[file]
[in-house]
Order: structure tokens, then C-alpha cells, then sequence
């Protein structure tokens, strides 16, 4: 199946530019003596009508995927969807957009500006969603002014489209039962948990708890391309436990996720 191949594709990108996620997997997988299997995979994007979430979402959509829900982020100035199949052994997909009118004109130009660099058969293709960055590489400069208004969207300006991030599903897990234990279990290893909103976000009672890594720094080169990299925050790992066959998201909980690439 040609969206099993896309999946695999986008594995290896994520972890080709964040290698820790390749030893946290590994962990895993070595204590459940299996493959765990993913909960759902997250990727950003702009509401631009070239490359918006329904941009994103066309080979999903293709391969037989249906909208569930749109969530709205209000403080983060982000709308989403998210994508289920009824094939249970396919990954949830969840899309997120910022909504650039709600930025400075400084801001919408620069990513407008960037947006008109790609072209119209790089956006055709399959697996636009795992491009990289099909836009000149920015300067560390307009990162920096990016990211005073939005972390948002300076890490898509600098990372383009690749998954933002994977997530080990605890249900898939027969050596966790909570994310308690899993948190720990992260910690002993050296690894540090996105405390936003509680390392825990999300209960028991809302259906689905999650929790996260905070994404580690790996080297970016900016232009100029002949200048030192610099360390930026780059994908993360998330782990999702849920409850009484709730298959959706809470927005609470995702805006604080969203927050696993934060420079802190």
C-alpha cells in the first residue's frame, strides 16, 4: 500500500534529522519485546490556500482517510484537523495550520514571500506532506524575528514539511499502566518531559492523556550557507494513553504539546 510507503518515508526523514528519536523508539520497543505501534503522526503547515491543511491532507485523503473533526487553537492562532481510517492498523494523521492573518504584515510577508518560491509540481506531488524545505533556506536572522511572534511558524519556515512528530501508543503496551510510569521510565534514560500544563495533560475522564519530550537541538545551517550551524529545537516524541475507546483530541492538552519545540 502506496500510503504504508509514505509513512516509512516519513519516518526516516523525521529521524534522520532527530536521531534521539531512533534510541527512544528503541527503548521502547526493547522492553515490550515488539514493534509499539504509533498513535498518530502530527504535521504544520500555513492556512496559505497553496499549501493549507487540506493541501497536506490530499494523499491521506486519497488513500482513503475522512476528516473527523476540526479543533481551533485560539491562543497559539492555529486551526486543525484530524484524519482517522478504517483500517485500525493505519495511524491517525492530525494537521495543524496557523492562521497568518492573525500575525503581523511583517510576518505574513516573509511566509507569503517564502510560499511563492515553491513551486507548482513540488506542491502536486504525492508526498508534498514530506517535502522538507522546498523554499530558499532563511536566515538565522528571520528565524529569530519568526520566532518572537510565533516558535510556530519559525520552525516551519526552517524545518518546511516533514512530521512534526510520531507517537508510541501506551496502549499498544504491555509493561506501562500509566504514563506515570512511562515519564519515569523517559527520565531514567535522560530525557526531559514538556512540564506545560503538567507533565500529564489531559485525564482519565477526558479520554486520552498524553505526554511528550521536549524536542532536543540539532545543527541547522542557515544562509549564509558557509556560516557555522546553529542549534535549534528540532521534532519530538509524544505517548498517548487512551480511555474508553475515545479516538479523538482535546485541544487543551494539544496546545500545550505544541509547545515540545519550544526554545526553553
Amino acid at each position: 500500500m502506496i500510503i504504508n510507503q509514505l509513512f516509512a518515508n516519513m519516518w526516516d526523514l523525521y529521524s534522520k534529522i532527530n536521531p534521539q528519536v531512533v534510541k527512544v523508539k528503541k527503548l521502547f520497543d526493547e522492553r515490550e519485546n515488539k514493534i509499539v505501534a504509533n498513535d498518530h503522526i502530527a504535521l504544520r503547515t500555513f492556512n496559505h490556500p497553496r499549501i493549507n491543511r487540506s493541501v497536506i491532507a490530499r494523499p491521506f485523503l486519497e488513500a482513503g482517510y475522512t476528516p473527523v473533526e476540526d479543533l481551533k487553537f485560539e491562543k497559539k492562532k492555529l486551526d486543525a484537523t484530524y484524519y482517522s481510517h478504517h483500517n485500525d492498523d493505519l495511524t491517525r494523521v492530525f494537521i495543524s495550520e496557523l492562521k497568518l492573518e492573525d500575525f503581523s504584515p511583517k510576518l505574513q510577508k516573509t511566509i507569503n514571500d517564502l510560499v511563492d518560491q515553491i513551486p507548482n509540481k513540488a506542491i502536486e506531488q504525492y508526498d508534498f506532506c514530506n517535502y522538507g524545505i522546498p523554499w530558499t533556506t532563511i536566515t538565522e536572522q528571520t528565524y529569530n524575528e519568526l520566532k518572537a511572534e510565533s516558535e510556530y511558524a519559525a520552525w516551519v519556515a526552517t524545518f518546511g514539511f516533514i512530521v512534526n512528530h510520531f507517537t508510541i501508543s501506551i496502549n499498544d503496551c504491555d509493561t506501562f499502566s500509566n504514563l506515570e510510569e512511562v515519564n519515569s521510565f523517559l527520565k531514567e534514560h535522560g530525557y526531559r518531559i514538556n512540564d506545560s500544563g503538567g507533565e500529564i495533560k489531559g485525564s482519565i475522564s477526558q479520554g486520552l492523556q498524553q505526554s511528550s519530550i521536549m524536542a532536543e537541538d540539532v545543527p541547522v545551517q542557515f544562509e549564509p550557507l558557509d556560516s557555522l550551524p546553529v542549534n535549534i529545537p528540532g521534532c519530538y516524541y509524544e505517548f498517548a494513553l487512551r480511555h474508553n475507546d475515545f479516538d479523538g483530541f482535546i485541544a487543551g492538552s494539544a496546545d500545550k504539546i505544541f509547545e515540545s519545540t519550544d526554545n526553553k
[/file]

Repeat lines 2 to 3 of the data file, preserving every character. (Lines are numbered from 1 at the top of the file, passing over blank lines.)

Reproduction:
Order: structure tokens, then C-alpha cells, then sequence
């Protein structure tokens, strides 16, 4: 199946530019003596009508995927969807957009500006969603002014489209039962948990708890391309436990996720 191949594709990108996620997997997988299997995979994007979430979402959509829900982020100035199949052994997909009118004109130009660099058969293709960055590489400069208004969207300006991030599903897990234990279990290893909103976000009672890594720094080169990299925050790992066959998201909980690439 040609969206099993896309999946695999986008594995290896994520972890080709964040290698820790390749030893946290590994962990895993070595204590459940299996493959765990993913909960759902997250990727950003702009509401631009070239490359918006329904941009994103066309080979999903293709391969037989249906909208569930749109969530709205209000403080983060982000709308989403998210994508289920009824094939249970396919990954949830969840899309997120910022909504650039709600930025400075400084801001919408620069990513407008960037947006008109790609072209119209790089956006055709399959697996636009795992491009990289099909836009000149920015300067560390307009990162920096990016990211005073939005972390948002300076890490898509600098990372383009690749998954933002994977997530080990605890249900898939027969050596966790909570994310308690899993948190720990992260910690002993050296690894540090996105405390936003509680390392825990999300209960028991809302259906689905999650929790996260905070994404580690790996080297970016900016232009100029002949200048030192610099360390930026780059994908993360998330782990999702849920409850009484709730298959959706809470927005609470995702805006604080969203927050696993934060420079802190």